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Abstract
Since the first reported synthesization of graphene ̣ an atomically thin carbon material  in 2004 there has been a surge of research in discovering other novel twodimensional materials. The reason is clear: twodimensional materials are thought to be able to lead to new fast and lowpower ultrathin electronics and high efficiency solar cells. Contrary to many other nanomaterials, methods for large scale fabrication and patterning have already been demonstrated and the first real technological applications have already be showcased. Still the technology is very young and the number of wellstudied 2D materials are few. However as the list of 2D materials is growing it is necessary to investigate their fundamental structural, electronic and optical properties. These are determined by the atomic and electronic structure of the materials that can quite accurately predicted by computational quantum mechanics methods.
One of these methods, Density Functional Theory (DFT), has been very successful at determining structural properties of 2D materials. It is however wellknown that it less accurate when it comes to predicting the energy levels of excited states that are important in order to determine electronic transport, optical and chemical properties. On the other hand it has shown to be a great starting point for a systematic pertubation theory approach to obtain the socalled quasiparticle spectrum. In the GW approximation one considers the considers the potential from a charged excitation as if it is being screened by the electrons in the material. This method has been very successful for calculating quasiparticle energies of bulk materials but results have been more varying for 2D materials. The reason is that the 2D confined electrons are less able to screen the added charge and some of the numerical methods that are efficient for bulk systems become invalid.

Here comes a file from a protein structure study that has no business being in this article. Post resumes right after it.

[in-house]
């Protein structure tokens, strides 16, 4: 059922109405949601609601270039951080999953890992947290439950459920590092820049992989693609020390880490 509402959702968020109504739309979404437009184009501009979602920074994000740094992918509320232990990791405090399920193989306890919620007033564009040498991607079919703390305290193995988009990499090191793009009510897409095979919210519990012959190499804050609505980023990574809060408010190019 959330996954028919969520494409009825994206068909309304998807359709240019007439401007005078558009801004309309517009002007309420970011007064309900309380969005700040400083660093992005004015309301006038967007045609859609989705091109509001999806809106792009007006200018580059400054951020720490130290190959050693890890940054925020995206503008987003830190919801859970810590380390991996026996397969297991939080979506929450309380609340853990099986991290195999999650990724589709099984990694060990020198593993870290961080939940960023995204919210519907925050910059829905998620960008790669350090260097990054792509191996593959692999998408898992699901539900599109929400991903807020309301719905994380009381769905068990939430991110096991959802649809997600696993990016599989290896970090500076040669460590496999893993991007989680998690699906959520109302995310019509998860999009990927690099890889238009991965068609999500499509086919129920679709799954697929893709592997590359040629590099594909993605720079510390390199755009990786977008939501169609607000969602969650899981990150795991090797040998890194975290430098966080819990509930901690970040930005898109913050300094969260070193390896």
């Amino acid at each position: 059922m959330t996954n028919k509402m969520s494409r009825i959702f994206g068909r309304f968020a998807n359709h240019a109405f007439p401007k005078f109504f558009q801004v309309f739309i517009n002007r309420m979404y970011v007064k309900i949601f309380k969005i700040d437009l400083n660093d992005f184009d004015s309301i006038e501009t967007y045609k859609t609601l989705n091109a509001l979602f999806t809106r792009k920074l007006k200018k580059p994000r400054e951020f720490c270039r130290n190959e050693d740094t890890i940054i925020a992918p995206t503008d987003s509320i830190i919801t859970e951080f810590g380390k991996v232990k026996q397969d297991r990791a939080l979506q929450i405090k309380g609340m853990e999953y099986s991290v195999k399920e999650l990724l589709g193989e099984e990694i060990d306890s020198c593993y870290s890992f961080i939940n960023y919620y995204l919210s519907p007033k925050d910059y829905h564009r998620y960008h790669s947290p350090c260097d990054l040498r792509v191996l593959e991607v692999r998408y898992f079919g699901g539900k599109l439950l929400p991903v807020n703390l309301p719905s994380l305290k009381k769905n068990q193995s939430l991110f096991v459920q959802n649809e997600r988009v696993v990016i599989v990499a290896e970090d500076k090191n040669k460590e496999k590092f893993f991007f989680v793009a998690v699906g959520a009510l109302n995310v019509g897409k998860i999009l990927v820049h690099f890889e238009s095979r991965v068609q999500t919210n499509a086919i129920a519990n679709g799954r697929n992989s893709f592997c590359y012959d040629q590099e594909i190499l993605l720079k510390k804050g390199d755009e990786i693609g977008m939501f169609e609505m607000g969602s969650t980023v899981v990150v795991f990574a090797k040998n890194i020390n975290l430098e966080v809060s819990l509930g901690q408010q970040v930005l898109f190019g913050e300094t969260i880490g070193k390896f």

In this thesis I describe the study of a set of novel 2D materials and establish their electronic and optical properties using DFT and the GW approximation while taking the reduced screening properly into account as well as taking regard to other numerical problems that have often been neglected. Secondly I show how one can efficiently take the 2D nature into account in the GW approximation and thereby make future calculations require much less computational resources.
One of these methods, Density Functional Theory (DFT), has been very successful at determining structural properties of 2D materials. It is however wellknown that it less accurate when it comes to predicting the energy levels of excited states that are important in order to determine electronic transport, optical and chemical properties. On the other hand it has shown to be a great starting point for a systematic pertubation theory approach to obtain the socalled quasiparticle spectrum. In the GW approximation one considers the considers the potential from a charged excitation as if it is being screened by the electrons in the material. This method has been very successful for calculating quasiparticle energies of bulk materials but results have been more varying for 2D materials. The reason is that the 2D confined electrons are less able to screen the added charge and some of the numerical methods that are efficient for bulk systems become invalid.
In this thesis I describe the study of a set of novel 2D materials and establish their electronic and optical properties using DFT and the GW approximation while taking the reduced screening properly into account as well as taking regard to other numerical problems that have often been neglected. Secondly I show how one can efficiently take the 2D nature into account in the GW approximation and thereby make future calculations require much less computational resources.
Original language  English 

Publisher  Department of Physics, Technical University of Denmark 

Number of pages  162 
Publication status  Published  2016 
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Projects
 1 Finished

Abinitio modelling of electronic excitations in nanostructured graphene
Rasmussen, F. A., Thygesen, K. S., Brandbyge, M., Draxl, C. & Hofmann, P.
15/10/2012 → 31/03/2016
Project: PhD